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Travelling cortical waves coordinate neuronal firing associated with awake and hallucinatory perception

Du 17/07/2023 au 17/07/2023

Alexander PROEKT (University of Pennsilvania) has given a talk.


Short abstract:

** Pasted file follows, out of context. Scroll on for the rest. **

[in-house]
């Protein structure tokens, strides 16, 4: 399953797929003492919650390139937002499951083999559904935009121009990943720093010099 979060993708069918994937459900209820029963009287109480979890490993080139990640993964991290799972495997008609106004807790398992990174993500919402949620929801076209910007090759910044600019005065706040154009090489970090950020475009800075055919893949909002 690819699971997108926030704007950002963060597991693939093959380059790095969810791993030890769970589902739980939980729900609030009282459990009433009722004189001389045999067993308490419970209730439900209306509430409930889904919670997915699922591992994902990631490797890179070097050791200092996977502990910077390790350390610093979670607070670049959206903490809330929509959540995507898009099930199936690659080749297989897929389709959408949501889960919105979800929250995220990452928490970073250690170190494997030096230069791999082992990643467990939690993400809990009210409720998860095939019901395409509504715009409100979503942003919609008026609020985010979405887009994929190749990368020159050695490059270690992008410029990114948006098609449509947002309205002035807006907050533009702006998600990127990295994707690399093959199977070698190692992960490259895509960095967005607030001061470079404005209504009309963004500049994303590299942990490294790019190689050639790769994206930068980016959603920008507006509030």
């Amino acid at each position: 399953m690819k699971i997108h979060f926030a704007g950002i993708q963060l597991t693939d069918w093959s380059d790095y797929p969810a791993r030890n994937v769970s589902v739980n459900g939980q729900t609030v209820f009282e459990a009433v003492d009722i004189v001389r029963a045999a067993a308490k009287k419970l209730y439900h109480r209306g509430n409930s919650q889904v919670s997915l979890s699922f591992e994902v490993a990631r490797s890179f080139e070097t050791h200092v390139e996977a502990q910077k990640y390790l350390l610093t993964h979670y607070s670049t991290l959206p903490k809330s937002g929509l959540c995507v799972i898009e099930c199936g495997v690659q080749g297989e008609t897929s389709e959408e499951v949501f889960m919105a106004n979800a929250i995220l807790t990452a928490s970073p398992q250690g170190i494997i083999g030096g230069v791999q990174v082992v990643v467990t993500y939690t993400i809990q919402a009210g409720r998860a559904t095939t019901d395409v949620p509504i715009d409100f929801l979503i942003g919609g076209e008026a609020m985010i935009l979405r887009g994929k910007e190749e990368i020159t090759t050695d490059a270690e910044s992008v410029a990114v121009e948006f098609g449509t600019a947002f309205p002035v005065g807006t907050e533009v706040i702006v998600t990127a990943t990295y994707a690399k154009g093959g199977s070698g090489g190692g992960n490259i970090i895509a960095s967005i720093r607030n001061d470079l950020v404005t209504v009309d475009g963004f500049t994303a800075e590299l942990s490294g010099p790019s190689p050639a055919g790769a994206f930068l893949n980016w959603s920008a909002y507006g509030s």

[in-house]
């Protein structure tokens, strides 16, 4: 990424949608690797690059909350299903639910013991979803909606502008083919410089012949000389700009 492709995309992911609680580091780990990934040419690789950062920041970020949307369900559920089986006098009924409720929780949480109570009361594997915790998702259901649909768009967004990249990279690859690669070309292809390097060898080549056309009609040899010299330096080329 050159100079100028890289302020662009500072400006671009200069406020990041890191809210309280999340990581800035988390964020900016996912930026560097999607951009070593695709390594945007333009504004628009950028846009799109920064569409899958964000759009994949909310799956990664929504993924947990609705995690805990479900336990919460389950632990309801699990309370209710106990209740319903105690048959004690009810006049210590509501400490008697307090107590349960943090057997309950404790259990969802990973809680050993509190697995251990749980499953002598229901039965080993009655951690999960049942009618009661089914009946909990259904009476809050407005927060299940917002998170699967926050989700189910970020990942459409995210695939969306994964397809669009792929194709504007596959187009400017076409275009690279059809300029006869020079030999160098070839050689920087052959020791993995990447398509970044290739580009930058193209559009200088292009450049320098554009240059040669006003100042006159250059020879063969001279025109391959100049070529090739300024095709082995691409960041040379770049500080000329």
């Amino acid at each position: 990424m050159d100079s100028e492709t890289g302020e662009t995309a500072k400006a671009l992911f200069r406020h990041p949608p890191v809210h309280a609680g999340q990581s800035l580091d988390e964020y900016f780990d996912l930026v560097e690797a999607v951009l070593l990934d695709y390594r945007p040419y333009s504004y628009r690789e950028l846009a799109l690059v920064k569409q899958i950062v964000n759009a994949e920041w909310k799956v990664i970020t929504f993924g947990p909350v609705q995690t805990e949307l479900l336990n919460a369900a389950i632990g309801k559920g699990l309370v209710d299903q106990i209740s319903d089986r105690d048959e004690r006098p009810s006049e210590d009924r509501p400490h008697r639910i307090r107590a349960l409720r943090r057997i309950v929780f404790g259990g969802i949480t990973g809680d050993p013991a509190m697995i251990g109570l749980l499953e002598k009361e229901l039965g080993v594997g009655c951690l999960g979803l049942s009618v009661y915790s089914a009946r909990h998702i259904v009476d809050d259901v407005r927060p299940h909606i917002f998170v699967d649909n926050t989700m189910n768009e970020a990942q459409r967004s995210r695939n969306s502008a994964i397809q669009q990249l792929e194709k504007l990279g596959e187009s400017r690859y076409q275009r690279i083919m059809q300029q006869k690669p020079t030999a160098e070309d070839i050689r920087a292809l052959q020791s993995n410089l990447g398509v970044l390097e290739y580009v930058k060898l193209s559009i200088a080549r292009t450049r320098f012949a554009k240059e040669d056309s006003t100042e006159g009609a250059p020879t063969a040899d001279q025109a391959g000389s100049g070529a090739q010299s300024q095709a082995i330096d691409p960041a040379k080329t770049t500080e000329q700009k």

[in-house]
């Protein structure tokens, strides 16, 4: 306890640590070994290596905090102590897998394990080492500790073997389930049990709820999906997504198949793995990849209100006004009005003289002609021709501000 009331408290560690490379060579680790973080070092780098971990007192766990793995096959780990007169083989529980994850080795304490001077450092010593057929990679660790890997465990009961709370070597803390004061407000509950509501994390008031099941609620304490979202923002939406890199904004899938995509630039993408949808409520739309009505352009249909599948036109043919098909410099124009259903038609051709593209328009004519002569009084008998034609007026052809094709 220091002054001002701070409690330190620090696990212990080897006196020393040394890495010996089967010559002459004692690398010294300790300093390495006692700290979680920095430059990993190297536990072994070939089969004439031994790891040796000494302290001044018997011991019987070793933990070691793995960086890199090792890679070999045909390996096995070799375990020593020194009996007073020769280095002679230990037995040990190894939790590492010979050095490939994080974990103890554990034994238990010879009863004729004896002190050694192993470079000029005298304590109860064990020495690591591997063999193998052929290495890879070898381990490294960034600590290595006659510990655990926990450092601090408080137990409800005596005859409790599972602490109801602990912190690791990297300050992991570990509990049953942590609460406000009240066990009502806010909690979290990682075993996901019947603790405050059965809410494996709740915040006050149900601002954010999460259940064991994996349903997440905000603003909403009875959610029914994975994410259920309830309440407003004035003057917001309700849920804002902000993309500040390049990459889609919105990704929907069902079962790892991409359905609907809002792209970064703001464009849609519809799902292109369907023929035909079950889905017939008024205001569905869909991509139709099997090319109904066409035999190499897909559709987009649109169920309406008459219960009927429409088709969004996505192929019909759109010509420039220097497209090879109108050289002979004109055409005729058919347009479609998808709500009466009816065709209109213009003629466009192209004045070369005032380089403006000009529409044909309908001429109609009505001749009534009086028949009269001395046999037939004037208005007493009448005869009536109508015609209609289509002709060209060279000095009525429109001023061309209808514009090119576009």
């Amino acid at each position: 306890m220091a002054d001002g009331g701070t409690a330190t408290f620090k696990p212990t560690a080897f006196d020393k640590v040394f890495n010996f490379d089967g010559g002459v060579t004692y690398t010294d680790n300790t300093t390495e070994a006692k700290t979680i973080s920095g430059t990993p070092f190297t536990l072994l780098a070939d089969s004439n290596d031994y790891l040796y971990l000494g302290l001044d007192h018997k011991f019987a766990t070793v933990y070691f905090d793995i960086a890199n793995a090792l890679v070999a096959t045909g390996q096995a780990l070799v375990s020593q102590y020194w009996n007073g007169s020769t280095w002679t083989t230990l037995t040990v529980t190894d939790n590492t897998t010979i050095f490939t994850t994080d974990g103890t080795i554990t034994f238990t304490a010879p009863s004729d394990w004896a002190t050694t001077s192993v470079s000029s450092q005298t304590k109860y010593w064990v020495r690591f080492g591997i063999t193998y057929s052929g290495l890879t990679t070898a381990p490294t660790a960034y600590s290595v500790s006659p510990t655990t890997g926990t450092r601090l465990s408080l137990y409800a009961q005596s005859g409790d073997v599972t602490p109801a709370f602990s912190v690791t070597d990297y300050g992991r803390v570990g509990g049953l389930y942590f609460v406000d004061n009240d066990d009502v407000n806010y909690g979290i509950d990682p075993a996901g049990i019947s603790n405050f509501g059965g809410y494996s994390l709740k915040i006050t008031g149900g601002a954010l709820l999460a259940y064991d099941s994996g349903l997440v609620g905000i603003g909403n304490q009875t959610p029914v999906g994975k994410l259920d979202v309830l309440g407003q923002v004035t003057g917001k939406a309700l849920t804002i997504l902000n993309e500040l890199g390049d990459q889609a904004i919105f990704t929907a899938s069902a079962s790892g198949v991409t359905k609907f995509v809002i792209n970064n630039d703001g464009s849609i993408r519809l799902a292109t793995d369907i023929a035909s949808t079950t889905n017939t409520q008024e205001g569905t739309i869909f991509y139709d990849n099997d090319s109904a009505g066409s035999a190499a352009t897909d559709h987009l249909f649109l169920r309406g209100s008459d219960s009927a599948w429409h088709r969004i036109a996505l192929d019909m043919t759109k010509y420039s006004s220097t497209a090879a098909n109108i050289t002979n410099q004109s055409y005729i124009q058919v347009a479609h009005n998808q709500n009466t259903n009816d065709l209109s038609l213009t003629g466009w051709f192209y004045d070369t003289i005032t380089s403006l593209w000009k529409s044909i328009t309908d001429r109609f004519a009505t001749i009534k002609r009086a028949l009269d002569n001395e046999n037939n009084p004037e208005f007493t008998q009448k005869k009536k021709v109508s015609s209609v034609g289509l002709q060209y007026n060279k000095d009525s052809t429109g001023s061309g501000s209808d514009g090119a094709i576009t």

Conscious perception is highly integrated-- the world appears to us as meaningful scenes composed of an arrangement of objects each one of which is a complex stimulus composed of multiple features. During normal wakefulness these perceptual experiences are correlated with the features of the outside world. Integrated experiences bearing little resemblance to sensory stimuli can also arise spontaneously during dreaming and in drug-induced hallucinatory states. In order to give rise to integrated perceptual experiences, neuronal activity within the vast cortical networks involved in perception must be coordinated. In this talk, I will present our work performed in mice in different states of consciousness (wakefulness, general anesthesia, and ketamine-induced dissociative state) which suggests that such coordination may be mediated by travelling cortical waves. I will show that visual evoked responses in awake mice can be well approximated as an interaction between two travelling waves reliably evoked by suprathreshold stimuli. The feedback (3-6Hz) wave modulates the amplitude of the faster (30-50 Hz) feedforward gamma wave and entrains firing of individual neurons in the visual (V1) and parietal (PPA) areas such that these neurons form a transient oscillatory assembly in the immediate aftermath of the stimulus. I will also present evidence that in the states when perceptual experiences are abolished (general anesthesia) intense visual stimuli fail to evoke the feedback wave and oscillatory assembly of neurons in V1 and PPA is not observed. Interestingly, during ketamine-induced dissociative state, spontaneous activity resembles a feedback travelling wave that entraines V1 and PPA neurons in the absence of the stimulus.  Thus, our work suggests that the capacity to have integrated perceptual experiences is related to the formation of coordinated neuronal activity patterns orchestrated by feedback cortical travelling waves. During states associated with hallucinatory perception, these feedback travelling waves arise spontaneously and are unaffected by stimuli. Waking state is unique in that these waves of activity are reliably evoked by suprathreshold sensory stimuli.

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